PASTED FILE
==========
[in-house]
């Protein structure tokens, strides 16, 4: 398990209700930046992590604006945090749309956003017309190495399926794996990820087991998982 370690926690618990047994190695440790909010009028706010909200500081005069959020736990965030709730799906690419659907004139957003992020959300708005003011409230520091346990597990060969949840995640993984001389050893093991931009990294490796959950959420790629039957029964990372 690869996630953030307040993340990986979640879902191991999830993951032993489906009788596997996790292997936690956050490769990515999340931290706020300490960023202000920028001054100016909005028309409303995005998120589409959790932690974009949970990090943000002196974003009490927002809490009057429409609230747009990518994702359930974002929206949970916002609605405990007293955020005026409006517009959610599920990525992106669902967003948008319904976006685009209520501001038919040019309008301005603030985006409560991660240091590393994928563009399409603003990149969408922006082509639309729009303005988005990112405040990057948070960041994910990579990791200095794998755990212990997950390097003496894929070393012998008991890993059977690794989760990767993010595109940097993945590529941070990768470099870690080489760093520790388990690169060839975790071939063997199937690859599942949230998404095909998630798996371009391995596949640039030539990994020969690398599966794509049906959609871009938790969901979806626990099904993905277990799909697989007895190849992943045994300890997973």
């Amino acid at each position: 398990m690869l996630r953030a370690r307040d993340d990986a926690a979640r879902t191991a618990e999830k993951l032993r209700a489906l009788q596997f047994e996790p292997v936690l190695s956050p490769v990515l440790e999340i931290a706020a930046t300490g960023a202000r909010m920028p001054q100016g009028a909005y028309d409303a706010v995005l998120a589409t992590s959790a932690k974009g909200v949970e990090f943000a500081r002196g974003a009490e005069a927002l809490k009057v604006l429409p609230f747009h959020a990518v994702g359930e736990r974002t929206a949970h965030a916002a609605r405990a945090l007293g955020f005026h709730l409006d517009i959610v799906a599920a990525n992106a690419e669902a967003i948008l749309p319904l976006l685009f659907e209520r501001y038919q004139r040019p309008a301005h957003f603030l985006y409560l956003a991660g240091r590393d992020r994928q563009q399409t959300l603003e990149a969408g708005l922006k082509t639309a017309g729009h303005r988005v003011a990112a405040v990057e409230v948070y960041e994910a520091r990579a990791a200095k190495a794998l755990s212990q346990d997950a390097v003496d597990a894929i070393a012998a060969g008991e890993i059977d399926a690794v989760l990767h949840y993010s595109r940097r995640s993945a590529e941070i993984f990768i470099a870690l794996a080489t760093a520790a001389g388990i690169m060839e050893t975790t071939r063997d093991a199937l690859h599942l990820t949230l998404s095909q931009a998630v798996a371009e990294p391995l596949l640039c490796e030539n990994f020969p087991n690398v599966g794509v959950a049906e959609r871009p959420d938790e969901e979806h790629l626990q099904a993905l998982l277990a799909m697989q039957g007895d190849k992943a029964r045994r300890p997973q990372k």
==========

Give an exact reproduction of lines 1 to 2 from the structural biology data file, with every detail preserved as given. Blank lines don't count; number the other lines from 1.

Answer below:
[in-house]
């Protein structure tokens, strides 16, 4: 398990209700930046992590604006945090749309956003017309190495399926794996990820087991998982 370690926690618990047994190695440790909010009028706010909200500081005069959020736990965030709730799906690419659907004139957003992020959300708005003011409230520091346990597990060969949840995640993984001389050893093991931009990294490796959950959420790629039957029964990372 690869996630953030307040993340990986979640879902191991999830993951032993489906009788596997996790292997936690956050490769990515999340931290706020300490960023202000920028001054100016909005028309409303995005998120589409959790932690974009949970990090943000002196974003009490927002809490009057429409609230747009990518994702359930974002929206949970916002609605405990007293955020005026409006517009959610599920990525992106669902967003948008319904976006685009209520501001038919040019309008301005603030985006409560991660240091590393994928563009399409603003990149969408922006082509639309729009303005988005990112405040990057948070960041994910990579990791200095794998755990212990997950390097003496894929070393012998008991890993059977690794989760990767993010595109940097993945590529941070990768470099870690080489760093520790388990690169060839975790071939063997199937690859599942949230998404095909998630798996371009391995596949640039030539990994020969690398599966794509049906959609871009938790969901979806626990099904993905277990799909697989007895190849992943045994300890997973």